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Working Life: Monika Pocinkova, Vice President, HR Speciality Care, Ipsen UK & Ireland

Published on 03/06/19 at 12:46pm

Ipsen's Vice President of HR Speciality Care discusses the path she has taken throughout her career, the cultural differences she has experienced, and why HR is such an important function in any functional and sucessful firm.

You studied at the Czech University of Life Sciences Prague. Was your plan always to work in the pharmaceutical and life sciences industry?

I was always fascinated with the medical profession, especially by the hospital environment, when I was a child. Like many young people I was not really sure what my future career would be, but I was initially interested in studying at the Medical University to become a medical doctor. I love chemistry and physics but I was not very strong on biology, so I was actually not successful in my application to the university. I went into studying economics, so it was actually kind of a second choice.

What motivated you to move into HR?

My final thesis was focused on career management in organisations like Nestle, compared to careers in the state sector as I was looking at public services at the time. I think what led me to that was the chance to look at HR as a new discipline. Coming from a post-communist country, HR had been a very underdeveloped discipline at that point in time. It helped me to have a different view of HR.

I began my career in the Czech Republic in Prague. When I joined, Nestle was still a joint venture together with Danone and they were acquiring a Czech producer called Cokoladovny. That was my first introduction into the world of human resources and learning all the different disciplines in HR. It was a great experience across different industries and building the HR functions in Czech Republic at that point in time, which had not been known before. Previously, HR was really just focused on wages and salaries rather than the sort of things we are doing today around talent management, culture, leadership development, [etcetera].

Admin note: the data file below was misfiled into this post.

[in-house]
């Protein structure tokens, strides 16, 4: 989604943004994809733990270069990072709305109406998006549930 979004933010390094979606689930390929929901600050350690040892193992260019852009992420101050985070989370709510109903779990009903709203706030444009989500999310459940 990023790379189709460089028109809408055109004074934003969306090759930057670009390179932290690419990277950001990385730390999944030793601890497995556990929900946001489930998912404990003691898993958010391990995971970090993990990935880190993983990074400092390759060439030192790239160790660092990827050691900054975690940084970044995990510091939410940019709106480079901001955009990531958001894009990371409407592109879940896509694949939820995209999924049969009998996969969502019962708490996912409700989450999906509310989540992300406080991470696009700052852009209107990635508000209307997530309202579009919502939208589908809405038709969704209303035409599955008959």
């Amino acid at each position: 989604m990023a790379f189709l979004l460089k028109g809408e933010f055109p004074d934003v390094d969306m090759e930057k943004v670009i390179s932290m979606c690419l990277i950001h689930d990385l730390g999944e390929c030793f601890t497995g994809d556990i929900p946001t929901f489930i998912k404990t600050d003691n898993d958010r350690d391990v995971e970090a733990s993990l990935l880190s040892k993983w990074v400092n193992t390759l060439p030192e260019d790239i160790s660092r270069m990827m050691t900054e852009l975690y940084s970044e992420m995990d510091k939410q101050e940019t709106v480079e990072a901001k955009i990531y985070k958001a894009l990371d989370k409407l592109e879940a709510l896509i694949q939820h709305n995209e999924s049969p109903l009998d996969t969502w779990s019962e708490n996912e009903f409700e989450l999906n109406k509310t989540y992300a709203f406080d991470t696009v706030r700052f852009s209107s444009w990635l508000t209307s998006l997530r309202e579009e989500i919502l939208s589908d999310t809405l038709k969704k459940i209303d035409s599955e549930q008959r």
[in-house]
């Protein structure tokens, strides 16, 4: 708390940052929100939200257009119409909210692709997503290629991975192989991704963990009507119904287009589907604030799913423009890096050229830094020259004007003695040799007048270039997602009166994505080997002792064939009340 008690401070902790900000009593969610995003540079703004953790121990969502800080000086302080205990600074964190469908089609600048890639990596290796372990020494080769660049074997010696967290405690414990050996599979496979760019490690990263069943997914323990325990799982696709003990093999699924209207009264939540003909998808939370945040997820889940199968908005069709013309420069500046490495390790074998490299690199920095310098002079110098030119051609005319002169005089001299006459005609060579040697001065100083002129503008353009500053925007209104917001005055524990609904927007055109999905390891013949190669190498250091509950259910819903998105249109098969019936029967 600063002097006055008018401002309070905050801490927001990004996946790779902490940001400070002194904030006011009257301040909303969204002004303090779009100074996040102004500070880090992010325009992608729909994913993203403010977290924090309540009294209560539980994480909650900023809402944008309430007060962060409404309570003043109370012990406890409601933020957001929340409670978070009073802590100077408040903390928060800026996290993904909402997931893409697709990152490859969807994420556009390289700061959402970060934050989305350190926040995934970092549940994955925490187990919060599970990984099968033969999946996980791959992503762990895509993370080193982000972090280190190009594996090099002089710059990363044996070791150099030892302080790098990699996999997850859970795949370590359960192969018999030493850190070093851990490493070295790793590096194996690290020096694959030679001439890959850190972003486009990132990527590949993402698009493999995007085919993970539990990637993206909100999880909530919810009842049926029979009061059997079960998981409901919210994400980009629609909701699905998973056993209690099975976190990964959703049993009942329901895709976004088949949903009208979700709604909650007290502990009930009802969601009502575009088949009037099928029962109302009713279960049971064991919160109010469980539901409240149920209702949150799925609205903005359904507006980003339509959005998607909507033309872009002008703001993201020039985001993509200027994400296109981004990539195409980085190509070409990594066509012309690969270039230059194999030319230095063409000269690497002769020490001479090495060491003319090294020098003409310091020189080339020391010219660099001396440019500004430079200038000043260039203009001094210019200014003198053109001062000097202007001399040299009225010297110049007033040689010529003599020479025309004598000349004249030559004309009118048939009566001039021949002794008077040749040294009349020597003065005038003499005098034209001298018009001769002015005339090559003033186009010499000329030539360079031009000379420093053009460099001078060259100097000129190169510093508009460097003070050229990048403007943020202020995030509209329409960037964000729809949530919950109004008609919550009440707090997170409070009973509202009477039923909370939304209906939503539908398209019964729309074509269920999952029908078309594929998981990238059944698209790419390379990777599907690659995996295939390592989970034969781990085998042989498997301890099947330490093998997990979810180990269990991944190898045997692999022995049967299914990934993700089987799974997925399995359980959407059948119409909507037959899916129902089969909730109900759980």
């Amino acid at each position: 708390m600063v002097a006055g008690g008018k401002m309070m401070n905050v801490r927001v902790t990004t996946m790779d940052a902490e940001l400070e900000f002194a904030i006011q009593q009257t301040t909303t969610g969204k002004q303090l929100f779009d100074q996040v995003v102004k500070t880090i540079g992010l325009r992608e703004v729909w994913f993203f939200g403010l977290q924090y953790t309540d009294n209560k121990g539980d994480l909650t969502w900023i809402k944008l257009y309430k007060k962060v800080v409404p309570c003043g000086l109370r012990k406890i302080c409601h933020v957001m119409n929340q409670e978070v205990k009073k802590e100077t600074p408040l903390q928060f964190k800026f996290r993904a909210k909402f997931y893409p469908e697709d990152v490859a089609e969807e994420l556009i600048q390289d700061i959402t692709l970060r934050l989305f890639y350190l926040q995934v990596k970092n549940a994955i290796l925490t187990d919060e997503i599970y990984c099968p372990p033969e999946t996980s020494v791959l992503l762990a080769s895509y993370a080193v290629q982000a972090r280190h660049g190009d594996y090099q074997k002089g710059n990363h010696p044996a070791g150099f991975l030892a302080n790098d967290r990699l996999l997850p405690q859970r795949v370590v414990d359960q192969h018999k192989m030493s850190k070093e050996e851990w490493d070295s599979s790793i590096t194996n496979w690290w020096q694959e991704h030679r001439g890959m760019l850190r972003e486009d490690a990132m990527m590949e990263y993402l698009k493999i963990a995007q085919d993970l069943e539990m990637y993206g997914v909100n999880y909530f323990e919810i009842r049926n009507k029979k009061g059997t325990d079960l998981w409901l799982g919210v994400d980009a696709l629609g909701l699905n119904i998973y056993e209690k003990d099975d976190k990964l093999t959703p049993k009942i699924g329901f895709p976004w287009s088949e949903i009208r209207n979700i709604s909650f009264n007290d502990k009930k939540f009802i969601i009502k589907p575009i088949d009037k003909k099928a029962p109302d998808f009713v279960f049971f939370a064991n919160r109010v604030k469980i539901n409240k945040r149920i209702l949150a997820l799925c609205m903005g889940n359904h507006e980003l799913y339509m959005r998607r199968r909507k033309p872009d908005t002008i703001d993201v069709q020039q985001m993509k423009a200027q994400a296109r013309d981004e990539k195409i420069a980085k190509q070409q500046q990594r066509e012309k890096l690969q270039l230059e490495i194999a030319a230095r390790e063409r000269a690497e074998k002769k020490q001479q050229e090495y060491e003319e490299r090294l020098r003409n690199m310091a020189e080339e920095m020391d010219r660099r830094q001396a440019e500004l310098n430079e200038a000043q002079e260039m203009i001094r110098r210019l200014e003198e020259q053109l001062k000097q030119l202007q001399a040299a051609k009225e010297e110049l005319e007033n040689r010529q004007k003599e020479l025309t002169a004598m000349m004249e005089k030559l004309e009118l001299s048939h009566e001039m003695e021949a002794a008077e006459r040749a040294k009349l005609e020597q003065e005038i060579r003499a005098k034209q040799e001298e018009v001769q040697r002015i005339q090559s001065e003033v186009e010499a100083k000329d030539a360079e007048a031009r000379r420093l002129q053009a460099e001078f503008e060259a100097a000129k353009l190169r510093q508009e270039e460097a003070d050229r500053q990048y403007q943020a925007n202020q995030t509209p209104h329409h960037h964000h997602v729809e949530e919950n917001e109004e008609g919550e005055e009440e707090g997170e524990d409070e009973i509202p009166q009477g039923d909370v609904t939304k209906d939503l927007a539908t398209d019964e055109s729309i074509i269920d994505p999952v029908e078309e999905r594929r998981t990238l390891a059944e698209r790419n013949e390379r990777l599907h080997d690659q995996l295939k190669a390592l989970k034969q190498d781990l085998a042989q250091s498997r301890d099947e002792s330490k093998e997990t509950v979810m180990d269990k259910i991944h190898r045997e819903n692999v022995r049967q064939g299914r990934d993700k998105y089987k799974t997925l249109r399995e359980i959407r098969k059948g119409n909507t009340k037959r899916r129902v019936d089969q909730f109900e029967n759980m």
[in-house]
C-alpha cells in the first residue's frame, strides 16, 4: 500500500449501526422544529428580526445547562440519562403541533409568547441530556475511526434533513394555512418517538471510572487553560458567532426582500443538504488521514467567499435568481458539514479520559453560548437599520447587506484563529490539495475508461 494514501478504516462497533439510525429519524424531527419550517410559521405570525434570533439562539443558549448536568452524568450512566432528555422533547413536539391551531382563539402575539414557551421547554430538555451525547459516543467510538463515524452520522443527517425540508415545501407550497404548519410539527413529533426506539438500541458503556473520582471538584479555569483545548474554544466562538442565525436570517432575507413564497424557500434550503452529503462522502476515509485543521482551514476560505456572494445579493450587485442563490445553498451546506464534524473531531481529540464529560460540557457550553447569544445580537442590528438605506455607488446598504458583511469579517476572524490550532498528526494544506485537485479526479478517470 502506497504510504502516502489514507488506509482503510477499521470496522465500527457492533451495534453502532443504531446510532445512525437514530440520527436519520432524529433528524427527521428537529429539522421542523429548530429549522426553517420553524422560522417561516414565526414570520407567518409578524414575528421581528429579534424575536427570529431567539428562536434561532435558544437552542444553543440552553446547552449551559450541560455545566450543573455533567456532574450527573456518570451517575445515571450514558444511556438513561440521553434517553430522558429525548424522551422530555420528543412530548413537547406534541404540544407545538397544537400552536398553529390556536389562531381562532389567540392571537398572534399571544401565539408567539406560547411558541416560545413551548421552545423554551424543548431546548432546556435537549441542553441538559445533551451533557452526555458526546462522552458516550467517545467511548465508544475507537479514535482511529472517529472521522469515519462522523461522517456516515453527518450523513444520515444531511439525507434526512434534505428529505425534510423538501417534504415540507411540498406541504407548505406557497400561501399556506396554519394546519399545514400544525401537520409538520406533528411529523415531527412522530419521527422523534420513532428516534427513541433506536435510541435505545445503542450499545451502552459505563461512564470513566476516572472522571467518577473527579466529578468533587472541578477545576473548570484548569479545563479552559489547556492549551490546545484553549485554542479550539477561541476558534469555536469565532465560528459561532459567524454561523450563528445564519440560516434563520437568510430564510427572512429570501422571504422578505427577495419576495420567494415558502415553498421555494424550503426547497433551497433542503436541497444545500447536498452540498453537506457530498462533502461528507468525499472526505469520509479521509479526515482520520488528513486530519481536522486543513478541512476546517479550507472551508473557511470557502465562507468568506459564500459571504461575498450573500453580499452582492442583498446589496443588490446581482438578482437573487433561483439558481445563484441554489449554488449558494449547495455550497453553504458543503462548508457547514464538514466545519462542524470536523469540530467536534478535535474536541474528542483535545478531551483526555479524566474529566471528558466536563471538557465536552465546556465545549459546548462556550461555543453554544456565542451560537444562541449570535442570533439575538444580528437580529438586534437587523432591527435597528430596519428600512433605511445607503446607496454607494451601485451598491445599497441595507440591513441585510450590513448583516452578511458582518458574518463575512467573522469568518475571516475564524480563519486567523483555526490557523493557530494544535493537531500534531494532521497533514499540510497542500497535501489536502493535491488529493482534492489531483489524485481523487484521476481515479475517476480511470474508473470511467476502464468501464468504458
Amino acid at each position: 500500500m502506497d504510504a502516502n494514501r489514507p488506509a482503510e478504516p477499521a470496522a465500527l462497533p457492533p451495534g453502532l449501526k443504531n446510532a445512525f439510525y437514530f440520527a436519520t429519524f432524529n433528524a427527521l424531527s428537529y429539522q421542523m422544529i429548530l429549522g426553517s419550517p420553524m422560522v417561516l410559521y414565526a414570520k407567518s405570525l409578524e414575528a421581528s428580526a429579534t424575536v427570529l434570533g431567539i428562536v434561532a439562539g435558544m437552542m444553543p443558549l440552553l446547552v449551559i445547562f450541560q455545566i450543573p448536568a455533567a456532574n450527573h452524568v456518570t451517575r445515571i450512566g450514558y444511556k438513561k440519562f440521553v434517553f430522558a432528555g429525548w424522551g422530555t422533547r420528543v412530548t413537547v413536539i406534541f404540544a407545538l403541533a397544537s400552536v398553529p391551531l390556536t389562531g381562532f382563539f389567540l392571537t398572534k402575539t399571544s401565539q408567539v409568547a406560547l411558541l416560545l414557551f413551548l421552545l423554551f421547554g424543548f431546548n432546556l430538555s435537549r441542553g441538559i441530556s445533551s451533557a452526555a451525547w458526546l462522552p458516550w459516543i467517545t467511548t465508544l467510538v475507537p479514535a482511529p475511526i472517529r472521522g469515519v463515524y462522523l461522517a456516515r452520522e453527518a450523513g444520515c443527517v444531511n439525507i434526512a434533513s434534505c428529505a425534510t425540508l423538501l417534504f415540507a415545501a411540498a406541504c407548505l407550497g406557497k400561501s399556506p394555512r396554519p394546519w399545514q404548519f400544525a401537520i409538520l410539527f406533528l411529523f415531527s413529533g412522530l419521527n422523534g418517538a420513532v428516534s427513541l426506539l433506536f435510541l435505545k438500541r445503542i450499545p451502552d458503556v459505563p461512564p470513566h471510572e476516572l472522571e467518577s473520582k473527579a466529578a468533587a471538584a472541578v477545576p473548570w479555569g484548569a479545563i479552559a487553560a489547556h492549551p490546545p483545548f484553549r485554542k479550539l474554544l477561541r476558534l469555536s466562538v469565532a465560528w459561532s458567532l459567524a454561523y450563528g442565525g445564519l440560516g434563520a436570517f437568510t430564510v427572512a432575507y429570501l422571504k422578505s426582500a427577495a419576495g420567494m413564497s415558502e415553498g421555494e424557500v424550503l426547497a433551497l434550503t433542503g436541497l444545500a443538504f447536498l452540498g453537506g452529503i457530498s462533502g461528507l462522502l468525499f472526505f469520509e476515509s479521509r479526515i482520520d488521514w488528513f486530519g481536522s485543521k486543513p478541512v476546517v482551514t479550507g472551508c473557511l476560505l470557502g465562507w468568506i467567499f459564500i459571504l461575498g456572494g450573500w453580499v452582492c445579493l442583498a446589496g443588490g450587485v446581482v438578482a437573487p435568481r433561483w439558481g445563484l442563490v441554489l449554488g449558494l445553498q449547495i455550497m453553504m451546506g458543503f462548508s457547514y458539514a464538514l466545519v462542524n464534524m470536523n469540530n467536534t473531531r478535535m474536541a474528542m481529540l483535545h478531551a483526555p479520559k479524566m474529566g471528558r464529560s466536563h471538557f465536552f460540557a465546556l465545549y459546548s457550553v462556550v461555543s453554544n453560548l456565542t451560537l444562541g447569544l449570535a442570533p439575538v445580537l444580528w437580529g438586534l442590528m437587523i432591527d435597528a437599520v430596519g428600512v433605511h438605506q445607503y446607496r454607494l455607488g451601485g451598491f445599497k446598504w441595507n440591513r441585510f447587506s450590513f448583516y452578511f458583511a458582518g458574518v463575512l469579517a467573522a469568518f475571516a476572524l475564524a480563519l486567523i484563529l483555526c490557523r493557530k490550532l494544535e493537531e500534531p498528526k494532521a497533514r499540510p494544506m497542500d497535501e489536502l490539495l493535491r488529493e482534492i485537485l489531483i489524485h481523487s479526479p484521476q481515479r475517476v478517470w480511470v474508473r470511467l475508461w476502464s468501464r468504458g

How has HR function differed across the firms you have worked at?

Human resources is about working with people, with leaders, with individuals. It is the science of enabling people to succeed in organisations. The difference between industries is the pace of business and in the final product. In the industry I work in today, patients are the ones that matter, and patients really can’t wait. For me, the purpose of working and supporting people in the organisation makes a difference, so it might be a little bit easier in the pharmaceutical industry to engage employees, compared to some other industries.

You began your career just after the fall of the Soviet Union. What cultural changes have you seen throughout your working life?

In terms of culture, things have changed dramatically because I started my career in the Czech Republic in 1998. The big development was the increased focus on the people – people started to matter, but people did not have trust in the HR organisations. Over time I moved to various different European countries. I worked in Sweden, in France, in Germany and in the UK and I got to see the differences in different societies. What I am seeing more recently is all about the kind of differentiation in different people and different products.  Ipsen places a lot of focus, a lot of effort towards the people, knowing that that truly differentiates the company. Focusing on building transparency and trust is something Ipsen started to do during their transformation over the last two years.

What do you enjoy most about your current role?

My current role is not similar to any other role I’ve been in before. I think that’s driven by the fact that my current organisation is a mid-size pharmaceutical company compared to organisations I’ve worked in before which were far bigger, and size actually matters. It’s a much more flat organisation: less organisational layers, and easier access to people in the field and in the production line, but also to the executive leaders. The way we work, communicate and partner is very different, so we have much more flexibility and freedom to operate and do what makes sense for the business. The ability to align is much faster and therefore the ability to impact is much faster as well, so that’s what makes the job interesting. I can’t say that I’m not challenged and every day is different to the one before. It’s a very interesting dynamic and very diverse way of working compared to working in a multinational organisation like the sort of companies I have worked in previously.